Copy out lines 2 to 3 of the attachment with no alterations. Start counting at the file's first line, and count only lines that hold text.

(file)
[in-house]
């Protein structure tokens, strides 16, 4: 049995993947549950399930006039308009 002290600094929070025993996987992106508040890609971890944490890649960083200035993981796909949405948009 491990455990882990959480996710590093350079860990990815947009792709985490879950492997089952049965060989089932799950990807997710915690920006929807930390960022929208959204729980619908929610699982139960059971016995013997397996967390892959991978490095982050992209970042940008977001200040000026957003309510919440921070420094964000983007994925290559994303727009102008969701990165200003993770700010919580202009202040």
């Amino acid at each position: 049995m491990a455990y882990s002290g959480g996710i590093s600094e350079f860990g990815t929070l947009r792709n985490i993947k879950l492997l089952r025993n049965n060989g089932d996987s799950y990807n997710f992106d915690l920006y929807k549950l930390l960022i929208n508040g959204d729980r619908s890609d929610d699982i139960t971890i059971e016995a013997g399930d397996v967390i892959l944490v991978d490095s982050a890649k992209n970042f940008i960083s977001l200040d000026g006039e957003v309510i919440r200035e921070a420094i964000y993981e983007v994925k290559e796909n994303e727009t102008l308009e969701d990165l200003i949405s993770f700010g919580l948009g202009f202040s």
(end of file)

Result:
């Protein structure tokens, strides 16, 4: 049995993947549950399930006039308009 002290600094929070025993996987992106508040890609971890944490890649960083200035993981796909949405948009 491990455990882990959480996710590093350079860990990815947009792709985490879950492997089952049965060989089932799950990807997710915690920006929807930390960022929208959204729980619908929610699982139960059971016995013997397996967390892959991978490095982050992209970042940008977001200040000026957003309510919440921070420094964000983007994925290559994303727009102008969701990165200003993770700010919580202009202040």
């Amino acid at each position: 049995m491990a455990y882990s002290g959480g996710i590093s600094e350079f860990g990815t929070l947009r792709n985490i993947k879950l492997l089952r025993n049965n060989g089932d996987s799950y990807n997710f992106d915690l920006y929807k549950l930390l960022i929208n508040g959204d729980r619908s890609d929610d699982i139960t971890i059971e016995a013997g399930d397996v967390i892959l944490v991978d490095s982050a890649k992209n970042f940008i960083s977001l200040d000026g006039e957003v309510i919440r200035e921070a420094i964000y993981e983007v994925k290559e796909n994303e727009t102008l308009e969701d990165l200003i949405s993770f700010g919580l948009g202009f202040s």